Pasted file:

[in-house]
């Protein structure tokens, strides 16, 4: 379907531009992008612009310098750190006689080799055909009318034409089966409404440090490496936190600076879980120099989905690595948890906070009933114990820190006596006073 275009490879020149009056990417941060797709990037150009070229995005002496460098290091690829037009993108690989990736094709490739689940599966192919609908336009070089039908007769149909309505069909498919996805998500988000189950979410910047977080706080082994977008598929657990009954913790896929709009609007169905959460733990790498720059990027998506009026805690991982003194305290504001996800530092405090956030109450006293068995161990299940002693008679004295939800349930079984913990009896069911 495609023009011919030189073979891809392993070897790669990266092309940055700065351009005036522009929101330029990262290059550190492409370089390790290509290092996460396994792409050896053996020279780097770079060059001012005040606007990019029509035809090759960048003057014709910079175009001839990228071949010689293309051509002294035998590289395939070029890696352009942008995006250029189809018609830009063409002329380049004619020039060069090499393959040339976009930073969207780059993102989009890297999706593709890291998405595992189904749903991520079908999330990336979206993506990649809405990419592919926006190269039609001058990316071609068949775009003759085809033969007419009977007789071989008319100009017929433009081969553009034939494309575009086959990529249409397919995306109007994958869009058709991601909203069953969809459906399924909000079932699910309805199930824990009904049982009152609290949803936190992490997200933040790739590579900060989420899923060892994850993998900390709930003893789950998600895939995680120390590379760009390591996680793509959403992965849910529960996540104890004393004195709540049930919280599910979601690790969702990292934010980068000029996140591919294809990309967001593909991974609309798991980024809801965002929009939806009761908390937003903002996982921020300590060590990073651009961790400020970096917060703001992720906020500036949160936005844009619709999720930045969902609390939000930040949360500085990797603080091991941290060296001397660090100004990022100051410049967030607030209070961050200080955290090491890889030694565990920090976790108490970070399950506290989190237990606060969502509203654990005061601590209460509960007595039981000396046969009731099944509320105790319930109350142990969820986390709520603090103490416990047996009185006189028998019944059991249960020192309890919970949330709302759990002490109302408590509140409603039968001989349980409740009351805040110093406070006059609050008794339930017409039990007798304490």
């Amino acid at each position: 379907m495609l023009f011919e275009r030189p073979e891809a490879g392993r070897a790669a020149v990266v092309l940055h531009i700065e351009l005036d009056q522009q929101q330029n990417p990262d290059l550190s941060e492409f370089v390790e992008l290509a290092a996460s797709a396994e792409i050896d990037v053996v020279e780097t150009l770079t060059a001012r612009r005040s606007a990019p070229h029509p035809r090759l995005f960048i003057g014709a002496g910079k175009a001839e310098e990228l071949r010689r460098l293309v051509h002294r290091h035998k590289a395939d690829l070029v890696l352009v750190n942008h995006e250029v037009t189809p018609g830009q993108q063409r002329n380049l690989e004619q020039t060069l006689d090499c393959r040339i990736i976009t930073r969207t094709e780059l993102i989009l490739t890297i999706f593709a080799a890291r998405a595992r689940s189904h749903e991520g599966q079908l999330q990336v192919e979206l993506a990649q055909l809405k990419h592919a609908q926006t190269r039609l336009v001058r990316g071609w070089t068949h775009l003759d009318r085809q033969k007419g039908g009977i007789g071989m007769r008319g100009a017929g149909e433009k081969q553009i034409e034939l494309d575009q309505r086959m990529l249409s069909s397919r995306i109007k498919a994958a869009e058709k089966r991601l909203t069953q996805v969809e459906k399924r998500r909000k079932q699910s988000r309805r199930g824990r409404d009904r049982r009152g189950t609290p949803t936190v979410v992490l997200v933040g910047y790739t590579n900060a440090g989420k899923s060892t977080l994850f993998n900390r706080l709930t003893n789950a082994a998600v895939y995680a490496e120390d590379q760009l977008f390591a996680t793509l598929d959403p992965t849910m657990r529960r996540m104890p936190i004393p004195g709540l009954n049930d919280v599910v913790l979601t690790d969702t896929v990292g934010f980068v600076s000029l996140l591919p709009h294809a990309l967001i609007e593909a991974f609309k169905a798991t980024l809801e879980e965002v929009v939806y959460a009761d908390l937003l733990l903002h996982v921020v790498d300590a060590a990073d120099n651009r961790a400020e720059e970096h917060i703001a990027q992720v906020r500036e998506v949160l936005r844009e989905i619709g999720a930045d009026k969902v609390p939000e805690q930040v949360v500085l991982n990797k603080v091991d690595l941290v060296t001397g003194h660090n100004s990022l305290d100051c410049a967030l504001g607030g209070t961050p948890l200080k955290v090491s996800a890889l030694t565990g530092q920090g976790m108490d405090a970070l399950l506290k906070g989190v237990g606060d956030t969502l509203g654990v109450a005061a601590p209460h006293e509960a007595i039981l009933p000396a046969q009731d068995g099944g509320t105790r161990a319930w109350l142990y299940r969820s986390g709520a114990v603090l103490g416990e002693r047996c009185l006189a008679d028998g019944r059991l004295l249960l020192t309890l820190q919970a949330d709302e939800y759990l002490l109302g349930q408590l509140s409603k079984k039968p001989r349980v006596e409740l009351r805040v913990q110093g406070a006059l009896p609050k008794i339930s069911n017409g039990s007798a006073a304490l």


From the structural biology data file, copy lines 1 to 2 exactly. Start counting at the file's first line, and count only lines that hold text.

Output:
[in-house]
């Protein structure tokens, strides 16, 4: 379907531009992008612009310098750190006689080799055909009318034409089966409404440090490496936190600076879980120099989905690595948890906070009933114990820190006596006073 275009490879020149009056990417941060797709990037150009070229995005002496460098290091690829037009993108690989990736094709490739689940599966192919609908336009070089039908007769149909309505069909498919996805998500988000189950979410910047977080706080082994977008598929657990009954913790896929709009609007169905959460733990790498720059990027998506009026805690991982003194305290504001996800530092405090956030109450006293068995161990299940002693008679004295939800349930079984913990009896069911 495609023009011919030189073979891809392993070897790669990266092309940055700065351009005036522009929101330029990262290059550190492409370089390790290509290092996460396994792409050896053996020279780097770079060059001012005040606007990019029509035809090759960048003057014709910079175009001839990228071949010689293309051509002294035998590289395939070029890696352009942008995006250029189809018609830009063409002329380049004619020039060069090499393959040339976009930073969207780059993102989009890297999706593709890291998405595992189904749903991520079908999330990336979206993506990649809405990419592919926006190269039609001058990316071609068949775009003759085809033969007419009977007789071989008319100009017929433009081969553009034939494309575009086959990529249409397919995306109007994958869009058709991601909203069953969809459906399924909000079932699910309805199930824990009904049982009152609290949803936190992490997200933040790739590579900060989420899923060892994850993998900390709930003893789950998600895939995680120390590379760009390591996680793509959403992965849910529960996540104890004393004195709540049930919280599910979601690790969702990292934010980068000029996140591919294809990309967001593909991974609309798991980024809801965002929009939806009761908390937003903002996982921020300590060590990073651009961790400020970096917060703001992720906020500036949160936005844009619709999720930045969902609390939000930040949360500085990797603080091991941290060296001397660090100004990022100051410049967030607030209070961050200080955290090491890889030694565990920090976790108490970070399950506290989190237990606060969502509203654990005061601590209460509960007595039981000396046969009731099944509320105790319930109350142990969820986390709520603090103490416990047996009185006189028998019944059991249960020192309890919970949330709302759990002490109302408590509140409603039968001989349980409740009351805040110093406070006059609050008794339930017409039990007798304490």